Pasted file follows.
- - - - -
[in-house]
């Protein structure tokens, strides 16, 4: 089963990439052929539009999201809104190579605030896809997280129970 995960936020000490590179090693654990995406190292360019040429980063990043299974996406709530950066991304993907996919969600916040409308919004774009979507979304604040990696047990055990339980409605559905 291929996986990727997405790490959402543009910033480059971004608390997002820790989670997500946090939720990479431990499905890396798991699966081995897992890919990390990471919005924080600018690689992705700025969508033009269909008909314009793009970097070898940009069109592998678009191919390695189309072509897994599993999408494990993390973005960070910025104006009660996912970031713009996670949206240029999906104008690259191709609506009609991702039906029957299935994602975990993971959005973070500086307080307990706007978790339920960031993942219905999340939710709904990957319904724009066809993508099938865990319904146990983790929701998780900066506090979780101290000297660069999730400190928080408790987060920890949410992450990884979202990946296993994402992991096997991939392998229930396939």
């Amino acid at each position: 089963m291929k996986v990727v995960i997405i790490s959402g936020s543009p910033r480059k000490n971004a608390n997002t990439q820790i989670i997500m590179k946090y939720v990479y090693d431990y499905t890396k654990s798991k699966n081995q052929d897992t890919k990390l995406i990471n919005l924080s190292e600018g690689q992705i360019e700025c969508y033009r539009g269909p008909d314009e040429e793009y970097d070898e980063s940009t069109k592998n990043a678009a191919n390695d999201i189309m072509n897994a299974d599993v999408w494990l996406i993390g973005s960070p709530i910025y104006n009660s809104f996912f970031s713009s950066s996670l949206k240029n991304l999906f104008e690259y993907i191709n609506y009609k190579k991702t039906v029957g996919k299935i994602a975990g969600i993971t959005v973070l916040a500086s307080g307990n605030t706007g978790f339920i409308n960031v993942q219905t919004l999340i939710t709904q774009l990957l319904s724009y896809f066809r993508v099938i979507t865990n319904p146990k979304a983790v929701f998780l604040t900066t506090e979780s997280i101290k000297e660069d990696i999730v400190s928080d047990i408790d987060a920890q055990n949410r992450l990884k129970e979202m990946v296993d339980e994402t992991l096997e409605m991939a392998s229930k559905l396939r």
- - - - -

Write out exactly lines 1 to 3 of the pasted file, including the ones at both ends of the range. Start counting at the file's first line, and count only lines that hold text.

[in-house]
């Protein structure tokens, strides 16, 4: 089963990439052929539009999201809104190579605030896809997280129970 995960936020000490590179090693654990995406190292360019040429980063990043299974996406709530950066991304993907996919969600916040409308919004774009979507979304604040990696047990055990339980409605559905 291929996986990727997405790490959402543009910033480059971004608390997002820790989670997500946090939720990479431990499905890396798991699966081995897992890919990390990471919005924080600018690689992705700025969508033009269909008909314009793009970097070898940009069109592998678009191919390695189309072509897994599993999408494990993390973005960070910025104006009660996912970031713009996670949206240029999906104008690259191709609506009609991702039906029957299935994602975990993971959005973070500086307080307990706007978790339920960031993942219905999340939710709904990957319904724009066809993508099938865990319904146990983790929701998780900066506090979780101290000297660069999730400190928080408790987060920890949410992450990884979202990946296993994402992991096997991939392998229930396939």
């Amino acid at each position: 089963m291929k996986v990727v995960i997405i790490s959402g936020s543009p910033r480059k000490n971004a608390n997002t990439q820790i989670i997500m590179k946090y939720v990479y090693d431990y499905t890396k654990s798991k699966n081995q052929d897992t890919k990390l995406i990471n919005l924080s190292e600018g690689q992705i360019e700025c969508y033009r539009g269909p008909d314009e040429e793009y970097d070898e980063s940009t069109k592998n990043a678009a191919n390695d999201i189309m072509n897994a299974d599993v999408w494990l996406i993390g973005s960070p709530i910025y104006n009660s809104f996912f970031s713009s950066s996670l949206k240029n991304l999906f104008e690259y993907i191709n609506y009609k190579k991702t039906v029957g996919k299935i994602a975990g969600i993971t959005v973070l916040a500086s307080g307990n605030t706007g978790f339920i409308n960031v993942q219905t919004l999340i939710t709904q774009l990957l319904s724009y896809f066809r993508v099938i979507t865990n319904p146990k979304a983790v929701f998780l604040t900066t506090e979780s997280i101290k000297e660069d990696i999730v400190s928080d047990i408790d987060a920890q055990n949410r992450l990884k129970e979202m990946v296993d339980e994402t992991l096997e409605m991939a392998s229930k559905l396939r």